The award recognises the hard work of a member that through their tenacity and drive positively affected national or regional policy for the benefits of our farmers.
Gavin, a former head of Nelson Federated Farmers, was nominated for his skills at influencing and communicating the ‘good news’ stories.
The Innovator of the Year Award recipients are Palmerston North’s James Stewart and Mat Hocken.
Federated Farmers uses this award to highlight those who have invested time, effort and resources into finding smart ways to make New Zealand agriculture more efficient and effective.
They were nominated for their work in boosting connectivity. They are the founders of AgTech Hackathon, an initiative designed to link farmers with smarter on-farm solutions.
The Farming Message Award winner is Five Forks’s Lyndon Strang.
The award is for an individual who through writing, public speaking and other forms of media use has done a fantastic job sharing the importance of agriculture with New Zealand’s wider communities.
The primary reason for Lyndon’s nomination was the way he led by example in his area when it came implementing new farming practices, and when Mycoplasma bovis broke in South Canterbury, Lyndon was an approachable voice for local media and helped break down the technical gobbledygook surrounding the disease for the public.
The Federated Farmers Emerging Advocate Award recipient is Gore’s Bernadette Hunt.
The award celebrates an up-and-coming member who champions the needs of their fellow farmers, and is a positive role model for other young farmers with clear goals for the future of the industry.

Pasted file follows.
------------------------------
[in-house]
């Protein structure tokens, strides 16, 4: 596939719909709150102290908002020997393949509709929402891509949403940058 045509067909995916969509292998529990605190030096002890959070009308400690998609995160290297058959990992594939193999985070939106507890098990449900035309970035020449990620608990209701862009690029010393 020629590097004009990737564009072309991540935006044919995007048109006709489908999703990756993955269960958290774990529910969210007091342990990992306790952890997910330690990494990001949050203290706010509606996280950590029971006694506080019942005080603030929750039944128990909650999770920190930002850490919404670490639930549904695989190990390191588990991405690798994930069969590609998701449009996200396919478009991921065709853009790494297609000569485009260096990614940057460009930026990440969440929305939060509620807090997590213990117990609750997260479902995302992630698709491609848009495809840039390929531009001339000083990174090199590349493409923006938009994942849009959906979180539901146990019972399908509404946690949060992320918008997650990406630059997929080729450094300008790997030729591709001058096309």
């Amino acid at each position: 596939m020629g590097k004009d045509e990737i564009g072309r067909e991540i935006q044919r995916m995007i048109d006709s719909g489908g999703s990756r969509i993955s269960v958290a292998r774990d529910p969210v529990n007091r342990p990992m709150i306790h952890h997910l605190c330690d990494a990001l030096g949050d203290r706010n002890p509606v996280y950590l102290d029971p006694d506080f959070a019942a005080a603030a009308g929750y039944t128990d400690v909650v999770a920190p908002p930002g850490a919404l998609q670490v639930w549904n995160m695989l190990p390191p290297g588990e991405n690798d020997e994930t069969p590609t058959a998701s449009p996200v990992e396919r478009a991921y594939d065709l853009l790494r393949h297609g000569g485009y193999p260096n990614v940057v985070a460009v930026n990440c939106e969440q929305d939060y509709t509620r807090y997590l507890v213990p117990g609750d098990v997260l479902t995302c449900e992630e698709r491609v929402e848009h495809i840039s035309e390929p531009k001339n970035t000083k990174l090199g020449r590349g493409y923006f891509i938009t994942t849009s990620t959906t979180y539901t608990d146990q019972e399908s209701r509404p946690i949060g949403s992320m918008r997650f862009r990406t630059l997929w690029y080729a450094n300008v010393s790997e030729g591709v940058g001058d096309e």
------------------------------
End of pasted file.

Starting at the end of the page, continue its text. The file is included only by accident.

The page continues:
Bernadette was nominated because of her outstanding contribution in the lead role for Southland during the M. bovis outbreak.
She also liaised with the Ministry for Primary Industries over declaring a medium scale adverse event due the extended period of dry conditions.
The Federated Farmers Columnist of the Year Award goes to Marton’s Richard Morrison.
The award is the organisation’s chance to thank someone who has made an ongoing effort to communicate the work of the entire group to the wider population through regular column writing for a national, regional or local publication.
Richard puts together thoughtful and often thought-provoking columns that would resonate with thousands of readers – both urban and rural.
The Federated Farmers Provincial Service Award winner is Timaru’s Bob Douglas.
The award recognises the unsung heroes of the provinces who year after year, decade after decade, have contributed to the smooth running of the province and provided outstanding service.
After almost 20 years working as South Canterbury’s provincial secretary and treasurer Bob Douglas has had his years of service recognized.
Bob is known for schooling countless emerging local Federated Farmers’ leaders in meeting protocol, teaches them debating skills and the rights of the Chair.
The Federated Farmers Outstanding Contribution to Federated Farmers Award went to Masterton’s Anders Crofoot.
The award recognises a member who works to promote our advocacy organisation and the agriculture industry by championing the needs of their fellow farmers.
Anders has shown tremendous skill in initiating successful mediation and dissecting the daunting Resource Management Act.
He has also contributed to the national advocacy work of Federated Farmers serving six years on the board. He has an ability to talk to people of all backgrounds and make information accessible to everyone.
The Federated Farmers Membership Growth Award went to Wanganui.
The award is to recognise the efforts of provinces who actively work to boost membership for Federated Farmers.
This is an outstanding achievement for a smaller province. But Wanganui was not the only team to perform well over the past year. There was exceptional work happening throughout the nation. A special thank you to the teams in Golden Bay, Tararua and the Waikato.
The Topp Twins, Jules and Lynda, have become Dames in the Queens BIrthday Honours.
They were rebels, activists. Now they’re dames.
Entertainers Jools and Lynda, the Topp Twins, were appointed Dame Companions of the New Zealand Order of Merit in the Queen’s Birthday Honours.
Or as Jools – sorry, Dame Julie Bethridge Topp – puts it: “The rebels got their medals.” . . .